Woman Found A Marble Bust At Goodwill For $34.99—It’s Actually From Ancient Rome

Taking a trip to Goodwill is a great way to find unique secondhand clothing and household items, and sometimes, a quick shopping adventure can lead to a seriously amazing find.

Just ask Laura Young, an antiques seller on Ebay who was browsing a Goodwill in Austin, Texas, when something caught her eye. Sitting on the floor with the price tag of $34.99 was a 52-pound marble bust. As Young later learned, however, this wasn’t just any bust. It was an actual Roman bust from either late 1st century B.C. or early 1st century A.D.

According to the New York Times, the bust had once been part of a Bavarian king’s art collection in Germany until it was looted during World War II. How it ended up at a Texas Goodwill store is a mystery, but one scenario is that it was taken by an American solider when the Bavarian king’s villa was bombed.

Young began contacting auction houses and experts about the bust, with Sotheby eventually confirming it was from ancient Roman times, estimated to be about 2,000 years old. Because the bust was never sold and was likely taken, Young is not the rightful owner and cannot keep the statue. So, after displaying the bust in her home for nearly four years, it is now on display at The San Antonio Museum of Art.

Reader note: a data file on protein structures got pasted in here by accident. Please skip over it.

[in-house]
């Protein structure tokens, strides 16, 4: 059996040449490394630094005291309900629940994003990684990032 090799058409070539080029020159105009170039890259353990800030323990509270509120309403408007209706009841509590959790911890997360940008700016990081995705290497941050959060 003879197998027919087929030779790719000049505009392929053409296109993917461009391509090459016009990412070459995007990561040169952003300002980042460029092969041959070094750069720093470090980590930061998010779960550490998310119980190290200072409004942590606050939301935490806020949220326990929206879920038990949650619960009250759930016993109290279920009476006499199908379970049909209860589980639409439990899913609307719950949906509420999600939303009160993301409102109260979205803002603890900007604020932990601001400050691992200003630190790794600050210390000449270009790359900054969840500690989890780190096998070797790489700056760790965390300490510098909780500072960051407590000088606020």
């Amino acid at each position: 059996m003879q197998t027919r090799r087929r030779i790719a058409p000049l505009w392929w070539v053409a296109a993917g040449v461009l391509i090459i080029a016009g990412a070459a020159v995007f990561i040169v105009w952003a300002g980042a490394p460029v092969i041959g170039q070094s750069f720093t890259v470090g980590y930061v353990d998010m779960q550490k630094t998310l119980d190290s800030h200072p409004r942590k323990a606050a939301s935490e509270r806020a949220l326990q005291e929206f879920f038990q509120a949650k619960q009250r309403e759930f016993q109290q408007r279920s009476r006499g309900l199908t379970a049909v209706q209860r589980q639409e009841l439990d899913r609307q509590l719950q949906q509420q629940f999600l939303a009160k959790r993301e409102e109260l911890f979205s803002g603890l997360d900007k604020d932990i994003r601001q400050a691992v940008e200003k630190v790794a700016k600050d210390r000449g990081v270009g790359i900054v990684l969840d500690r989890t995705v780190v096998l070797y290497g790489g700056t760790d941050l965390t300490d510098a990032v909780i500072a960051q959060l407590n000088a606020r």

“Immediately, I was like, ‘OK, I cannot keep him and I also cannot sell him,'” Young told The New York Times. “It was extremely bittersweet, to say the least. But I only have control over what I can control, and art theft, looting during a war, is a war crime. I can’t be a party to it.”

The museum posted photos of the bust on Facebook (including one of the bust safely seat-belted in a car during its journey to the museum):

On its website, the museum says the bust was once part of a full-scale model of a house from Pompeii, called the Pompejanum, located in Aschaffenburg, Germany. Through an agreement with the Bavarian Administration of State-Owned Palaces, Gardens and Lakes, it will remain on display at the museum until it is returned to Germany in 2023.

While this may be the oldest known Goodwill find, plenty of people have discovered interesting treasures at secondhand and thrift stores, including a man who found his own painting.

Denver resident Jacob Hansen sold the painting when he was 14 years old, only to find it at a Goodwill store just a few blocks from his home, 21 years later. He told local television station 9news that he plans on selling the painting a second time, this time for charity.

Have you found anything unique at Goodwill?